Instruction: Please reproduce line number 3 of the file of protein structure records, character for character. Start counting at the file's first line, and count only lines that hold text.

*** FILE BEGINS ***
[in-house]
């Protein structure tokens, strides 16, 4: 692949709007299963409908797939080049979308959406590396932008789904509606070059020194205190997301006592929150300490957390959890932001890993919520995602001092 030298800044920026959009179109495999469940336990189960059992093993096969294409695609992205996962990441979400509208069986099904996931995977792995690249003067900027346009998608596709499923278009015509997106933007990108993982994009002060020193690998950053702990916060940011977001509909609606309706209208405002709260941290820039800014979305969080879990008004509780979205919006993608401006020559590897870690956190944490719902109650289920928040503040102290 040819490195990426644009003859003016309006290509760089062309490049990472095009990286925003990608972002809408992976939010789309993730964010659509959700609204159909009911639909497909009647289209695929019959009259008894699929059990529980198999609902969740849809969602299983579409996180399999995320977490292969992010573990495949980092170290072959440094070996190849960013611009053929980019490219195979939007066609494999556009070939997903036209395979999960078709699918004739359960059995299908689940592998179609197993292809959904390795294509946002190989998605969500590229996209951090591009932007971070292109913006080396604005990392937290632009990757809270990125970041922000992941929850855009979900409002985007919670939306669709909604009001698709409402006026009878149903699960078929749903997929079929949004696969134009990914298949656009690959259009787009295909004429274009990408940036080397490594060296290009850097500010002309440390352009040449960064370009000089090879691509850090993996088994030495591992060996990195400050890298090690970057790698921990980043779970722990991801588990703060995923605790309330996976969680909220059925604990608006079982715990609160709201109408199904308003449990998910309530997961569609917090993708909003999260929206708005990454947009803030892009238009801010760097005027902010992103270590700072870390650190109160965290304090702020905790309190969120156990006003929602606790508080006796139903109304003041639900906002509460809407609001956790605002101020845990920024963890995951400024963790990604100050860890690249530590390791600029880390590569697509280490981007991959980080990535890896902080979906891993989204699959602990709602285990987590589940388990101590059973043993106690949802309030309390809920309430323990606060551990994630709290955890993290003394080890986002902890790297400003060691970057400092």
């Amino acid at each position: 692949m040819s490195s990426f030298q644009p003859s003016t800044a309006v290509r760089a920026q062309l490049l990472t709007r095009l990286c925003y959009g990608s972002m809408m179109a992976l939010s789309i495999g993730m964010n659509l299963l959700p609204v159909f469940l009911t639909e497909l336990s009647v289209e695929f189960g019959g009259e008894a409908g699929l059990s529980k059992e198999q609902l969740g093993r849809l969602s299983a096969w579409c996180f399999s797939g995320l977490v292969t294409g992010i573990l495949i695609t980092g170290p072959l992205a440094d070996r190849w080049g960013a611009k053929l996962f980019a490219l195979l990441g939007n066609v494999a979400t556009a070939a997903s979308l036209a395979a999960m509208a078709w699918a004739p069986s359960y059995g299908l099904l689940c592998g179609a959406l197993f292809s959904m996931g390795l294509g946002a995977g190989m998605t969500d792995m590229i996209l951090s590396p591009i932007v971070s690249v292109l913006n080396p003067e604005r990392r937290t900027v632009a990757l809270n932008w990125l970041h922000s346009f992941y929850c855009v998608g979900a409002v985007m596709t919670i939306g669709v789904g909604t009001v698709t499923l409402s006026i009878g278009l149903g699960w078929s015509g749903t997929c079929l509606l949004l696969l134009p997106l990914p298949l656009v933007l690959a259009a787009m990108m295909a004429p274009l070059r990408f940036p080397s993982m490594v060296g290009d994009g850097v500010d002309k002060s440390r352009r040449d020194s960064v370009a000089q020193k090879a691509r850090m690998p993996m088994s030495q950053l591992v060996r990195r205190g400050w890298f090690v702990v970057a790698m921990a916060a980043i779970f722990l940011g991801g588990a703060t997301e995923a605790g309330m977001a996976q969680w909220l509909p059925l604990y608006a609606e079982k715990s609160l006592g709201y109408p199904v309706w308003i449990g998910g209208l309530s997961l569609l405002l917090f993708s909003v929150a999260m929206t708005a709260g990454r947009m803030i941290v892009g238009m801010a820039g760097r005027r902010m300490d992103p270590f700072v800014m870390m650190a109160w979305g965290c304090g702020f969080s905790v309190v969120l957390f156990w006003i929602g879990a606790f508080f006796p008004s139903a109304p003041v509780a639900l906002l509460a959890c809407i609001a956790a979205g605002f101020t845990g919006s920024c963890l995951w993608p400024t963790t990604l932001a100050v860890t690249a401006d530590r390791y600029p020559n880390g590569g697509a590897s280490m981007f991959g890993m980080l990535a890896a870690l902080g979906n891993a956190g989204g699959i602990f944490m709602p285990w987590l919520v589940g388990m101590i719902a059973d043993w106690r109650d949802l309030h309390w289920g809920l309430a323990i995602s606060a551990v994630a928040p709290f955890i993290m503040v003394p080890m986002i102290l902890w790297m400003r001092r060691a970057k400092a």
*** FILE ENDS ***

């Amino acid at each position: 692949m040819s490195s990426f030298q644009p003859s003016t800044a309006v290509r760089a920026q062309l490049l990472t709007r095009l990286c925003y959009g990608s972002m809408m179109a992976l939010s789309i495999g993730m964010n659509l299963l959700p609204v159909f469940l009911t639909e497909l336990s009647v289209e695929f189960g019959g009259e008894a409908g699929l059990s529980k059992e198999q609902l969740g093993r849809l969602s299983a096969w579409c996180f399999s797939g995320l977490v292969t294409g992010i573990l495949i695609t980092g170290p072959l992205a440094d070996r190849w080049g960013a611009k053929l996962f980019a490219l195979l990441g939007n066609v494999a979400t556009a070939a997903s979308l036209a395979a999960m509208a078709w699918a004739p069986s359960y059995g299908l099904l689940c592998g179609a959406l197993f292809s959904m996931g390795l294509g946002a995977g190989m998605t969500d792995m590229i996209l951090s590396p591009i932007v971070s690249v292109l913006n080396p003067e604005r990392r937290t900027v632009a990757l809270n932008w990125l970041h922000s346009f992941y929850c855009v998608g979900a409002v985007m596709t919670i939306g669709v789904g909604t009001v698709t499923l409402s006026i009878g278009l149903g699960w078929s015509g749903t997929c079929l509606l949004l696969l134009p997106l990914p298949l656009v933007l690959a259009a787009m990108m295909a004429p274009l070059r990408f940036p080397s993982m490594v060296g290009d994009g850097v500010d002309k002060s440390r352009r040449d020194s960064v370009a000089q020193k090879a691509r850090m690998p993996m088994s030495q950053l591992v060996r990195r205190g400050w890298f090690v702990v970057a790698m921990a916060a980043i779970f722990l940011g991801g588990a703060t997301e995923a605790g309330m977001a996976q969680w909220l509909p059925l604990y608006a609606e079982k715990s609160l006592g709201y109408p199904v309706w308003i449990g998910g209208l309530s997961l569609l405002l917090f993708s909003v929150a999260m929206t708005a709260g990454r947009m803030i941290v892009g238009m801010a820039g760097r005027r902010m300490d992103p270590f700072v800014m870390m650190a109160w979305g965290c304090g702020f969080s905790v309190v969120l957390f156990w006003i929602g879990a606790f508080f006796p008004s139903a109304p003041v509780a639900l906002l509460a959890c809407i609001a956790a979205g605002f101020t845990g919006s920024c963890l995951w993608p400024t963790t990604l932001a100050v860890t690249a401006d530590r390791y600029p020559n880390g590569g697509a590897s280490m981007f991959g890993m980080l990535a890896a870690l902080g979906n891993a956190g989204g699959i602990f944490m709602p285990w987590l919520v589940g388990m101590i719902a059973d043993w106690r109650d949802l309030h309390w289920g809920l309430a323990i995602s606060a551990v994630a928040p709290f955890i993290m503040v003394p080890m986002i102290l902890w790297m400003r001092r060691a970057k400092a």